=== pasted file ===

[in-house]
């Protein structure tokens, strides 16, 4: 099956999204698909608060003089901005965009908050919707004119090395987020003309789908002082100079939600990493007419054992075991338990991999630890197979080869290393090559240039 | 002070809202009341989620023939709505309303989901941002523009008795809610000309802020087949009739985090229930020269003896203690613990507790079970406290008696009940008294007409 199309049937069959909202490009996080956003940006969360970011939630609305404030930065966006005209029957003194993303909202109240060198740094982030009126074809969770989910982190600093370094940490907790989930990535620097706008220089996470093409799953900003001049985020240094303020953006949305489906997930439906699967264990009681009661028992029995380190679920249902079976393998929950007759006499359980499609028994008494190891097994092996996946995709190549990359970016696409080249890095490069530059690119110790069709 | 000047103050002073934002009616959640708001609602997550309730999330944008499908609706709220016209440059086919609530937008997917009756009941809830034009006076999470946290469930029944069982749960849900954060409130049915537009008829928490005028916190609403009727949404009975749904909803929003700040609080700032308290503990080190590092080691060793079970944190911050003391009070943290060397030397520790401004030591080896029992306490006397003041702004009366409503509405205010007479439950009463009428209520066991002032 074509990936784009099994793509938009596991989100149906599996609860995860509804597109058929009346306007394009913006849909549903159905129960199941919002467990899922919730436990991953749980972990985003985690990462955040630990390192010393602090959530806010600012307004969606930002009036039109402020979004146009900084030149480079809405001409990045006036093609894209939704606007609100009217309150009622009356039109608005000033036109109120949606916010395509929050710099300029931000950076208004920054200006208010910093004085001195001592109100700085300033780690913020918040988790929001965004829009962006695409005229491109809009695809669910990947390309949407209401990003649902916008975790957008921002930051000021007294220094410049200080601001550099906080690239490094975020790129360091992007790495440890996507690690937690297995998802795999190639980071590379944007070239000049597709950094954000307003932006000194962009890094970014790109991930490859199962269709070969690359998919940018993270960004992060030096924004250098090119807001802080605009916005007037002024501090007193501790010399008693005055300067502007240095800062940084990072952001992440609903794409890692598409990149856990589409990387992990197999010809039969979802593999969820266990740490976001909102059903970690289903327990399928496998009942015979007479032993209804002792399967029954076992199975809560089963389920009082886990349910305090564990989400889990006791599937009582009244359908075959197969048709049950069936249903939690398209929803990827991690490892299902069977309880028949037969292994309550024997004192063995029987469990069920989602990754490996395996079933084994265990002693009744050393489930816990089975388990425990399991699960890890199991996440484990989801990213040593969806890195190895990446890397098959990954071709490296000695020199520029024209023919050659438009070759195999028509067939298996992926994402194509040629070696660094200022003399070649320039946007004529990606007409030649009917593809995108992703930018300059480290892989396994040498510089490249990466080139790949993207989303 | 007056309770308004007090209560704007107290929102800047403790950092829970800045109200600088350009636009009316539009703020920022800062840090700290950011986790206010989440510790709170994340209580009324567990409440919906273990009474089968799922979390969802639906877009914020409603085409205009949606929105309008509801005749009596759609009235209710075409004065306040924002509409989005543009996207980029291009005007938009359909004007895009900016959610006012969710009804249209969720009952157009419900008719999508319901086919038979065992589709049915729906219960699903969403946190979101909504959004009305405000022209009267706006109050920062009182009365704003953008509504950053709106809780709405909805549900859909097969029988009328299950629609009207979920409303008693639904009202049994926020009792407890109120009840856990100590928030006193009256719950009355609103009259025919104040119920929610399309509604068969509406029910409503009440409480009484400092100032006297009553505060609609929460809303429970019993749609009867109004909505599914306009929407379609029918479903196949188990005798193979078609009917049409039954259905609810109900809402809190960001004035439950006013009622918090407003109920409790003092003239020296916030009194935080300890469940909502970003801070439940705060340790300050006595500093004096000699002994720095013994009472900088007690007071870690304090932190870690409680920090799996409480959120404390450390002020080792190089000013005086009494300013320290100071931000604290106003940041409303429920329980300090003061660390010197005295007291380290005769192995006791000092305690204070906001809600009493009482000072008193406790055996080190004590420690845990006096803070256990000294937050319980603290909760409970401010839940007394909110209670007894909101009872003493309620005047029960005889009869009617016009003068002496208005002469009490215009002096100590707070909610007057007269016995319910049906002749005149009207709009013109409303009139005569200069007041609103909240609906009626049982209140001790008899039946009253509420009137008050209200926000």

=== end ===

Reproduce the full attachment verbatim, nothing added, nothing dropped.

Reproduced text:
[in-house]
């Protein structure tokens, strides 16, 4: 099956999204698909608060003089901005965009908050919707004119090395987020003309789908002082100079939600990493007419054992075991338990991999630890197979080869290393090559240039 | 002070809202009341989620023939709505309303989901941002523009008795809610000309802020087949009739985090229930020269003896203690613990507790079970406290008696009940008294007409 199309049937069959909202490009996080956003940006969360970011939630609305404030930065966006005209029957003194993303909202109240060198740094982030009126074809969770989910982190600093370094940490907790989930990535620097706008220089996470093409799953900003001049985020240094303020953006949305489906997930439906699967264990009681009661028992029995380190679920249902079976393998929950007759006499359980499609028994008494190891097994092996996946995709190549990359970016696409080249890095490069530059690119110790069709 | 000047103050002073934002009616959640708001609602997550309730999330944008499908609706709220016209440059086919609530937008997917009756009941809830034009006076999470946290469930029944069982749960849900954060409130049915537009008829928490005028916190609403009727949404009975749904909803929003700040609080700032308290503990080190590092080691060793079970944190911050003391009070943290060397030397520790401004030591080896029992306490006397003041702004009366409503509405205010007479439950009463009428209520066991002032 074509990936784009099994793509938009596991989100149906599996609860995860509804597109058929009346306007394009913006849909549903159905129960199941919002467990899922919730436990991953749980972990985003985690990462955040630990390192010393602090959530806010600012307004969606930002009036039109402020979004146009900084030149480079809405001409990045006036093609894209939704606007609100009217309150009622009356039109608005000033036109109120949606916010395509929050710099300029931000950076208004920054200006208010910093004085001195001592109100700085300033780690913020918040988790929001965004829009962006695409005229491109809009695809669910990947390309949407209401990003649902916008975790957008921002930051000021007294220094410049200080601001550099906080690239490094975020790129360091992007790495440890996507690690937690297995998802795999190639980071590379944007070239000049597709950094954000307003932006000194962009890094970014790109991930490859199962269709070969690359998919940018993270960004992060030096924004250098090119807001802080605009916005007037002024501090007193501790010399008693005055300067502007240095800062940084990072952001992440609903794409890692598409990149856990589409990387992990197999010809039969979802593999969820266990740490976001909102059903970690289903327990399928496998009942015979007479032993209804002792399967029954076992199975809560089963389920009082886990349910305090564990989400889990006791599937009582009244359908075959197969048709049950069936249903939690398209929803990827991690490892299902069977309880028949037969292994309550024997004192063995029987469990069920989602990754490996395996079933084994265990002693009744050393489930816990089975388990425990399991699960890890199991996440484990989801990213040593969806890195190895990446890397098959990954071709490296000695020199520029024209023919050659438009070759195999028509067939298996992926994402194509040629070696660094200022003399070649320039946007004529990606007409030649009917593809995108992703930018300059480290892989396994040498510089490249990466080139790949993207989303 | 007056309770308004007090209560704007107290929102800047403790950092829970800045109200600088350009636009009316539009703020920022800062840090700290950011986790206010989440510790709170994340209580009324567990409440919906273990009474089968799922979390969802639906877009914020409603085409205009949606929105309008509801005749009596759609009235209710075409004065306040924002509409989005543009996207980029291009005007938009359909004007895009900016959610006012969710009804249209969720009952157009419900008719999508319901086919038979065992589709049915729906219960699903969403946190979101909504959004009305405000022209009267706006109050920062009182009365704003953008509504950053709106809780709405909805549900859909097969029988009328299950629609009207979920409303008693639904009202049994926020009792407890109120009840856990100590928030006193009256719950009355609103009259025919104040119920929610399309509604068969509406029910409503009440409480009484400092100032006297009553505060609609929460809303429970019993749609009867109004909505599914306009929407379609029918479903196949188990005798193979078609009917049409039954259905609810109900809402809190960001004035439950006013009622918090407003109920409790003092003239020296916030009194935080300890469940909502970003801070439940705060340790300050006595500093004096000699002994720095013994009472900088007690007071870690304090932190870690409680920090799996409480959120404390450390002020080792190089000013005086009494300013320290100071931000604290106003940041409303429920329980300090003061660390010197005295007291380290005769192995006791000092305690204070906001809600009493009482000072008193406790055996080190004590420690845990006096803070256990000294937050319980603290909760409970401010839940007394909110209670007894909101009872003493309620005047029960005889009869009617016009003068002496208005002469009490215009002096100590707070909610007057007269016995319910049906002749005149009207709009013109409303009139005569200069007041609103909240609906009626049982209140001790008899039946009253509420009137008050209200926000």